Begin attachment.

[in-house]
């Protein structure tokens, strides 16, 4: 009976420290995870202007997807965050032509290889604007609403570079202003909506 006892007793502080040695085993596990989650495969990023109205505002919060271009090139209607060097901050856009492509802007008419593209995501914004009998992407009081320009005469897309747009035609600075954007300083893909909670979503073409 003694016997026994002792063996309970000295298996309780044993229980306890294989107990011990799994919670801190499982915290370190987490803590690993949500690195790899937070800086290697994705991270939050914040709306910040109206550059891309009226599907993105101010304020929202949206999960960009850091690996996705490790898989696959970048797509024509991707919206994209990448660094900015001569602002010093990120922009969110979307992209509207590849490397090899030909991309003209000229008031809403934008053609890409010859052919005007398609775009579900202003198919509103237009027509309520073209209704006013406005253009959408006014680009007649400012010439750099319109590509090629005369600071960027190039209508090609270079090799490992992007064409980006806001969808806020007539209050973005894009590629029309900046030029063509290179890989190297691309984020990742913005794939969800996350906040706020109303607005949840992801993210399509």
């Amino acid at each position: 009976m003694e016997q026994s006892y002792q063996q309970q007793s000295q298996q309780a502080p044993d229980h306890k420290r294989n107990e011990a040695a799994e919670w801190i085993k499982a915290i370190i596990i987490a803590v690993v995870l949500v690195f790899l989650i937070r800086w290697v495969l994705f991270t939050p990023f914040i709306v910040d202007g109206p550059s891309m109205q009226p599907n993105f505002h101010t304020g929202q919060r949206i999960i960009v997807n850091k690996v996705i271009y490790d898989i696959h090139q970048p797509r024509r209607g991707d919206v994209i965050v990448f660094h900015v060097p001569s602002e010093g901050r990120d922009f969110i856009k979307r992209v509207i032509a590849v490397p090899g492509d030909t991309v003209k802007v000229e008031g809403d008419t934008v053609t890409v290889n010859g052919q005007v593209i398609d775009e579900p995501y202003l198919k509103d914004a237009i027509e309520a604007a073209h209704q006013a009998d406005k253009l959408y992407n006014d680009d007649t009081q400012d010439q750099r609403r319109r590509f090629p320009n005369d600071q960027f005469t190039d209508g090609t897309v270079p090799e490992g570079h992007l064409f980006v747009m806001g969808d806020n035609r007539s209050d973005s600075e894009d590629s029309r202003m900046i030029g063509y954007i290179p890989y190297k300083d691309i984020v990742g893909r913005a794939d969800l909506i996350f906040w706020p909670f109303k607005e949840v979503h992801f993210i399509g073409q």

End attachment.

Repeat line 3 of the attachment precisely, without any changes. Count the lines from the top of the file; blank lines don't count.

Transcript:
């Amino acid at each position: 009976m003694e016997q026994s006892y002792q063996q309970q007793s000295q298996q309780a502080p044993d229980h306890k420290r294989n107990e011990a040695a799994e919670w801190i085993k499982a915290i370190i596990i987490a803590v690993v995870l949500v690195f790899l989650i937070r800086w290697v495969l994705f991270t939050p990023f914040i709306v910040d202007g109206p550059s891309m109205q009226p599907n993105f505002h101010t304020g929202q919060r949206i999960i960009v997807n850091k690996v996705i271009y490790d898989i696959h090139q970048p797509r024509r209607g991707d919206v994209i965050v990448f660094h900015v060097p001569s602002e010093g901050r990120d922009f969110i856009k979307r992209v509207i032509a590849v490397p090899g492509d030909t991309v003209k802007v000229e008031g809403d008419t934008v053609t890409v290889n010859g052919q005007v593209i398609d775009e579900p995501y202003l198919k509103d914004a237009i027509e309520a604007a073209h209704q006013a009998d406005k253009l959408y992407n006014d680009d007649t009081q400012d010439q750099r609403r319109r590509f090629p320009n005369d600071q960027f005469t190039d209508g090609t897309v270079p090799e490992g570079h992007l064409f980006v747009m806001g969808d806020n035609r007539s209050d973005s600075e894009d590629s029309r202003m900046i030029g063509y954007i290179p890989y190297k300083d691309i984020v990742g893909r913005a794939d969800l909506i996350f906040w706020p909670f109303k607005e949840v979503h992801f993210i399509g073409q």